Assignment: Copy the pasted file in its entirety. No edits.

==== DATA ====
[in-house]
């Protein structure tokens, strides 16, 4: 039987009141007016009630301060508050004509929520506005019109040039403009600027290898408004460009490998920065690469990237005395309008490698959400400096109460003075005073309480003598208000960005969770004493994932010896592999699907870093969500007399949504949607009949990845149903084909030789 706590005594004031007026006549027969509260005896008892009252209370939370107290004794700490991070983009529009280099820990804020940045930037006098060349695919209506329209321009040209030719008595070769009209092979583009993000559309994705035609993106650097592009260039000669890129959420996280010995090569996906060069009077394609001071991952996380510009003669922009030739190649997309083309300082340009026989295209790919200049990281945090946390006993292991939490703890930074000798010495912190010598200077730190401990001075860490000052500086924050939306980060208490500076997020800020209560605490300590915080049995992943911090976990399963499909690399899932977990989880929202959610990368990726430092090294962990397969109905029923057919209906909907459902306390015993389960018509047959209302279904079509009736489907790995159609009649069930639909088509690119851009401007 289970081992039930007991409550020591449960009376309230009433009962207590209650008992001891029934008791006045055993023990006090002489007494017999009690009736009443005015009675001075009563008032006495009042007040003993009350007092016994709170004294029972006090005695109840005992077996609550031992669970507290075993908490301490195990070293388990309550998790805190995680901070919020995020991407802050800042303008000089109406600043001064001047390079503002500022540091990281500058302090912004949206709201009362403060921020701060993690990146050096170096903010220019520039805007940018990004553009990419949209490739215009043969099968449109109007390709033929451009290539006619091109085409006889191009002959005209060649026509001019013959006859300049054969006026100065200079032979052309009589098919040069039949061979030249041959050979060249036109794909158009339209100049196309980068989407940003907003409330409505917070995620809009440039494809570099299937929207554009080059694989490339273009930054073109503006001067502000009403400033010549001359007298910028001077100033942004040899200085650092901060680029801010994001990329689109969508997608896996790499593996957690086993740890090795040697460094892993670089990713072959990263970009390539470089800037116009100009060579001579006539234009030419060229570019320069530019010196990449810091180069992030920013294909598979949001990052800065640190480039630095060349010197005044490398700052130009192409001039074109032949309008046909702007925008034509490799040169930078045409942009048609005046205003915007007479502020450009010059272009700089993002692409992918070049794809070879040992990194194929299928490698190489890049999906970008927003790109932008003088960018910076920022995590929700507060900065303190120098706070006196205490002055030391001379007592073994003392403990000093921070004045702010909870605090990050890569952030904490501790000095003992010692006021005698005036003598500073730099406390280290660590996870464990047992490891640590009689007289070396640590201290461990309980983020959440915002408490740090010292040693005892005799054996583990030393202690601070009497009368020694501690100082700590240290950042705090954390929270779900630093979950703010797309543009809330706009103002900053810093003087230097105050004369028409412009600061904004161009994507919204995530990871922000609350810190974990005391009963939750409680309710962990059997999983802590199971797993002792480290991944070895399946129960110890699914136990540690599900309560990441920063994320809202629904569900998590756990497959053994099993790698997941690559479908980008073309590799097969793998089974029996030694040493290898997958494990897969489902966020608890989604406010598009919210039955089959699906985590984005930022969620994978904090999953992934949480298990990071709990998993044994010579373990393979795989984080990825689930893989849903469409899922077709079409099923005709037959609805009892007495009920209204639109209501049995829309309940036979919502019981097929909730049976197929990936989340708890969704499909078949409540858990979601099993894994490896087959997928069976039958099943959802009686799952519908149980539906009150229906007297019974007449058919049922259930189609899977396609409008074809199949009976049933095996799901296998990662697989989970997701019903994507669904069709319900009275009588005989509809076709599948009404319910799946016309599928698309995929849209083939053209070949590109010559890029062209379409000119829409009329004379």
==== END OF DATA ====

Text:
[in-house]
């Protein structure tokens, strides 16, 4: 039987009141007016009630301060508050004509929520506005019109040039403009600027290898408004460009490998920065690469990237005395309008490698959400400096109460003075005073309480003598208000960005969770004493994932010896592999699907870093969500007399949504949607009949990845149903084909030789 706590005594004031007026006549027969509260005896008892009252209370939370107290004794700490991070983009529009280099820990804020940045930037006098060349695919209506329209321009040209030719008595070769009209092979583009993000559309994705035609993106650097592009260039000669890129959420996280010995090569996906060069009077394609001071991952996380510009003669922009030739190649997309083309300082340009026989295209790919200049990281945090946390006993292991939490703890930074000798010495912190010598200077730190401990001075860490000052500086924050939306980060208490500076997020800020209560605490300590915080049995992943911090976990399963499909690399899932977990989880929202959610990368990726430092090294962990397969109905029923057919209906909907459902306390015993389960018509047959209302279904079509009736489907790995159609009649069930639909088509690119851009401007 289970081992039930007991409550020591449960009376309230009433009962207590209650008992001891029934008791006045055993023990006090002489007494017999009690009736009443005015009675001075009563008032006495009042007040003993009350007092016994709170004294029972006090005695109840005992077996609550031992669970507290075993908490301490195990070293388990309550998790805190995680901070919020995020991407802050800042303008000089109406600043001064001047390079503002500022540091990281500058302090912004949206709201009362403060921020701060993690990146050096170096903010220019520039805007940018990004553009990419949209490739215009043969099968449109109007390709033929451009290539006619091109085409006889191009002959005209060649026509001019013959006859300049054969006026100065200079032979052309009589098919040069039949061979030249041959050979060249036109794909158009339209100049196309980068989407940003907003409330409505917070995620809009440039494809570099299937929207554009080059694989490339273009930054073109503006001067502000009403400033010549001359007298910028001077100033942004040899200085650092901060680029801010994001990329689109969508997608896996790499593996957690086993740890090795040697460094892993670089990713072959990263970009390539470089800037116009100009060579001579006539234009030419060229570019320069530019010196990449810091180069992030920013294909598979949001990052800065640190480039630095060349010197005044490398700052130009192409001039074109032949309008046909702007925008034509490799040169930078045409942009048609005046205003915007007479502020450009010059272009700089993002692409992918070049794809070879040992990194194929299928490698190489890049999906970008927003790109932008003088960018910076920022995590929700507060900065303190120098706070006196205490002055030391001379007592073994003392403990000093921070004045702010909870605090990050890569952030904490501790000095003992010692006021005698005036003598500073730099406390280290660590996870464990047992490891640590009689007289070396640590201290461990309980983020959440915002408490740090010292040693005892005799054996583990030393202690601070009497009368020694501690100082700590240290950042705090954390929270779900630093979950703010797309543009809330706009103002900053810093003087230097105050004369028409412009600061904004161009994507919204995530990871922000609350810190974990005391009963939750409680309710962990059997999983802590199971797993002792480290991944070895399946129960110890699914136990540690599900309560990441920063994320809202629904569900998590756990497959053994099993790698997941690559479908980008073309590799097969793998089974029996030694040493290898997958494990897969489902966020608890989604406010598009919210039955089959699906985590984005930022969620994978904090999953992934949480298990990071709990998993044994010579373990393979795989984080990825689930893989849903469409899922077709079409099923005709037959609805009892007495009920209204639109209501049995829309309940036979919502019981097929909730049976197929990936989340708890969704499909078949409540858990979601099993894994490896087959997928069976039958099943959802009686799952519908149980539906009150229906007297019974007449058919049922259930189609899977396609409008074809199949009976049933095996799901296998990662697989989970997701019903994507669904069709319900009275009588005989509809076709599948009404319910799946016309599928698309995929849209083939053209070949590109010559890029062209379409000119829409009329004379």